Two years earlier, neighbors on Quinn’s block had petitioned the city to fix their sidewalks under the 50/50 Sidewalk Program, but city crews had not yet gotten around to the repairs. Quinn, who is now deceased, eventually won $50,000 from the city; the sidewalk was repaired a few months after Quinn’s injury.

A similar thing happened to Nancy Patock in 1995. She won a $6,500 settlement after she broke her foot when she fell into a hole in a vaulted sidewalk near her South Side home. The city had neglected to fix the problem despite three previous complaints, including one from a police officer, and a gaping hole remains to this day.

Agueda Abreu said she ran out to the store one evening in 1993 to buy some medicine for her son. On her way back, she fell into a cavernous hole on Larrabee Street that was full of broken liquor bottles, slicing a vein in her foot. City officials had been warned twice previously about the condition of the sidewalks in the area, court records show.

Abreu, now 41, collected $7,215 from the city four years after the accident.”Instead of using the money for other things, they should be fixing the sidewalks,” Abreu said recently, pointing to the hole that she fell in eight years earlier which, despite the settlement, the city still has failed to repair.

While city officials say they regret any injuries caused by damaged sidewalks, they insist that their program to fix city walkways is adequate and that such settlements are an unavoidable consequence of urban life.

Miguel d’Escoto, commissioner of the city’s Department of Transportation, also noted that the amount the city pays in settlements for sidewalk-related injuries is on par with other major cities. New York City paid out a whopping $57.4 million in sidewalk-related settlements in 1999.

“I do feel that the sidewalk program that we have is one of the most proactive ones in the country,” d’Escoto said. “Our goal overall is for the public safety and to bring (the amount of settlements) as low as possible.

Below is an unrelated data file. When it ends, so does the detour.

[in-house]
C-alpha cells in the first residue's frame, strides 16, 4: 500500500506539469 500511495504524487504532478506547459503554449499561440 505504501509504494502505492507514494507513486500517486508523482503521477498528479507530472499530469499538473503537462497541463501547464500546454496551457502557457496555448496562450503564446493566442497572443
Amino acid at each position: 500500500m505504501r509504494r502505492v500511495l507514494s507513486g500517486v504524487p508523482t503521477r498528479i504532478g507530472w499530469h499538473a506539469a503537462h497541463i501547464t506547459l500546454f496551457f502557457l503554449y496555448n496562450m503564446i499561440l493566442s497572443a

“So, are we satisfied? No. We’re still striving to do better each and every year with our sidewalks and trying to mitigate or limit our types of liabilities,” he said.Jennifer Hoyle, a spokesperson for the city’s Law Department, acknowledged that there are some sidewalks that the city should have repaired earlier. But she said such oversights were inevitable given the number of complaints the city receives each year and the vast network of city sidewalks.

“There’s no doubt that you’re going to find cases where the city should have fixed something,” she said. Once a lawsuit is filed, a city crew typically checks out the sidewalk in question. If it is deemed unsafe, it is repaired, city officials said.

City officials estimate that about 60 percent of the sidewalk lawsuits that are filed result in damage payouts. The others are determined to be bogus or thrown out for lack of evidence.

Under Illinois law, the city is liable for sidewalk injuries if they received prior notice of the problem and had time to correct it. The sidewalk defect must also be severe enough to be deemed dangerous, officials said.

“Our obligation is not to maintain our sidewalks in an absolute perfect condition,” said Melvin Brooks, a deputy corporation counsel who oversees the torts division. “So you’re talking about miles and miles of sidewalks and because of that, there are going to be some imperfections, some defects, and there are going to be some legitimate cases.”

City officials said they repair sidewalks on an emergency basis if they are deemed dangerous, though that claim appears to be contradicted by many of the lawsuits.